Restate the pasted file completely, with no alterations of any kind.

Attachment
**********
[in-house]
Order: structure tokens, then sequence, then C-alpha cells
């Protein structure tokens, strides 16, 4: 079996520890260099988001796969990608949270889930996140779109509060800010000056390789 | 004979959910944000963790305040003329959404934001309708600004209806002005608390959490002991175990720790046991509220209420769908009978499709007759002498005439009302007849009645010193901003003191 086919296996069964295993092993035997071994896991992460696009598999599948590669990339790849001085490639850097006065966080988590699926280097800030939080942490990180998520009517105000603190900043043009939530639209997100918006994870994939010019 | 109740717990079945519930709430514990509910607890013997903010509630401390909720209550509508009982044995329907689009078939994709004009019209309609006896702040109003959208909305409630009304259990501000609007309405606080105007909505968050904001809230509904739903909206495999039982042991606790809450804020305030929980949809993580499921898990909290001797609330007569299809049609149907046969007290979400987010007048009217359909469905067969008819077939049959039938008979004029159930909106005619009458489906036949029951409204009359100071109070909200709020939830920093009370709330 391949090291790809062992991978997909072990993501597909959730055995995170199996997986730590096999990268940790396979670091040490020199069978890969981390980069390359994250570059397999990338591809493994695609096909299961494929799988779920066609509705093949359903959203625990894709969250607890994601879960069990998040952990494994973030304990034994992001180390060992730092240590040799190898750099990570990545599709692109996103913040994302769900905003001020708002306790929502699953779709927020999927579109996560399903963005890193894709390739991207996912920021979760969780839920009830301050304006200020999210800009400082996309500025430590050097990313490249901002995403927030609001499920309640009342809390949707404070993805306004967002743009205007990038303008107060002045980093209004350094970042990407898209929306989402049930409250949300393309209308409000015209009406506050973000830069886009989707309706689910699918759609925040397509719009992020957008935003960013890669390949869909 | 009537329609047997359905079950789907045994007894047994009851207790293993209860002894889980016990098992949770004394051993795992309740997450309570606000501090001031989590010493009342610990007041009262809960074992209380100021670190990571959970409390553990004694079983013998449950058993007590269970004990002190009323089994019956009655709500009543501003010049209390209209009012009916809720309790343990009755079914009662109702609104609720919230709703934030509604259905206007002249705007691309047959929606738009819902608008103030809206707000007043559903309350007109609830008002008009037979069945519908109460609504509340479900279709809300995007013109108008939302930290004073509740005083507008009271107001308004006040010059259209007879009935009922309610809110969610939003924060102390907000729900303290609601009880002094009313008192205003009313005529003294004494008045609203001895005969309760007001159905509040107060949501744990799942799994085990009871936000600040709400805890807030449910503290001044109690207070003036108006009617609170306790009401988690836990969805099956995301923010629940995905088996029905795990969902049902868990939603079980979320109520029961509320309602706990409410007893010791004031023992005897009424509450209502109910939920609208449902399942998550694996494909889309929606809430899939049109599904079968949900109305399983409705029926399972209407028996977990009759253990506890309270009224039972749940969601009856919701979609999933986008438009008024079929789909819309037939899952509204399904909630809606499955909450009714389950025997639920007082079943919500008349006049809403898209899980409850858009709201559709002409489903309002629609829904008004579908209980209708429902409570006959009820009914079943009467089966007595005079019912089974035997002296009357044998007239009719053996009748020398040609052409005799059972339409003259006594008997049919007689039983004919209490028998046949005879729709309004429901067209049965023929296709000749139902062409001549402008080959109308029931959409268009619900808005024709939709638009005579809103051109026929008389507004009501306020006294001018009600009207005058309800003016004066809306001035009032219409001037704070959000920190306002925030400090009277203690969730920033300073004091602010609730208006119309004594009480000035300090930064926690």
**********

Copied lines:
[in-house]
Order: structure tokens, then sequence, then C-alpha cells
């Protein structure tokens, strides 16, 4: 079996520890260099988001796969990608949270889930996140779109509060800010000056390789 | 004979959910944000963790305040003329959404934001309708600004209806002005608390959490002991175990720790046991509220209420769908009978499709007759002498005439009302007849009645010193901003003191 086919296996069964295993092993035997071994896991992460696009598999599948590669990339790849001085490639850097006065966080988590699926280097800030939080942490990180998520009517105000603190900043043009939530639209997100918006994870994939010019 | 109740717990079945519930709430514990509910607890013997903010509630401390909720209550509508009982044995329907689009078939994709004009019209309609006896702040109003959208909305409630009304259990501000609007309405606080105007909505968050904001809230509904739903909206495999039982042991606790809450804020305030929980949809993580499921898990909290001797609330007569299809049609149907046969007290979400987010007048009217359909469905067969008819077939049959039938008979004029159930909106005619009458489906036949029951409204009359100071109070909200709020939830920093009370709330 391949090291790809062992991978997909072990993501597909959730055995995170199996997986730590096999990268940790396979670091040490020199069978890969981390980069390359994250570059397999990338591809493994695609096909299961494929799988779920066609509705093949359903959203625990894709969250607890994601879960069990998040952990494994973030304990034994992001180390060992730092240590040799190898750099990570990545599709692109996103913040994302769900905003001020708002306790929502699953779709927020999927579109996560399903963005890193894709390739991207996912920021979760969780839920009830301050304006200020999210800009400082996309500025430590050097990313490249901002995403927030609001499920309640009342809390949707404070993805306004967002743009205007990038303008107060002045980093209004350094970042990407898209929306989402049930409250949300393309209308409000015209009406506050973000830069886009989707309706689910699918759609925040397509719009992020957008935003960013890669390949869909 | 009537329609047997359905079950789907045994007894047994009851207790293993209860002894889980016990098992949770004394051993795992309740997450309570606000501090001031989590010493009342610990007041009262809960074992209380100021670190990571959970409390553990004694079983013998449950058993007590269970004990002190009323089994019956009655709500009543501003010049209390209209009012009916809720309790343990009755079914009662109702609104609720919230709703934030509604259905206007002249705007691309047959929606738009819902608008103030809206707000007043559903309350007109609830008002008009037979069945519908109460609504509340479900279709809300995007013109108008939302930290004073509740005083507008009271107001308004006040010059259209007879009935009922309610809110969610939003924060102390907000729900303290609601009880002094009313008192205003009313005529003294004494008045609203001895005969309760007001159905509040107060949501744990799942799994085990009871936000600040709400805890807030449910503290001044109690207070003036108006009617609170306790009401988690836990969805099956995301923010629940995905088996029905795990969902049902868990939603079980979320109520029961509320309602706990409410007893010791004031023992005897009424509450209502109910939920609208449902399942998550694996494909889309929606809430899939049109599904079968949900109305399983409705029926399972209407028996977990009759253990506890309270009224039972749940969601009856919701979609999933986008438009008024079929789909819309037939899952509204399904909630809606499955909450009714389950025997639920007082079943919500008349006049809403898209899980409850858009709201559709002409489903309002629609829904008004579908209980209708429902409570006959009820009914079943009467089966007595005079019912089974035997002296009357044998007239009719053996009748020398040609052409005799059972339409003259006594008997049919007689039983004919209490028998046949005879729709309004429901067209049965023929296709000749139902062409001549402008080959109308029931959409268009619900808005024709939709638009005579809103051109026929008389507004009501306020006294001018009600009207005058309800003016004066809306001035009032219409001037704070959000920190306002925030400090009277203690969730920033300073004091602010609730208006119309004594009480000035300090930064926690």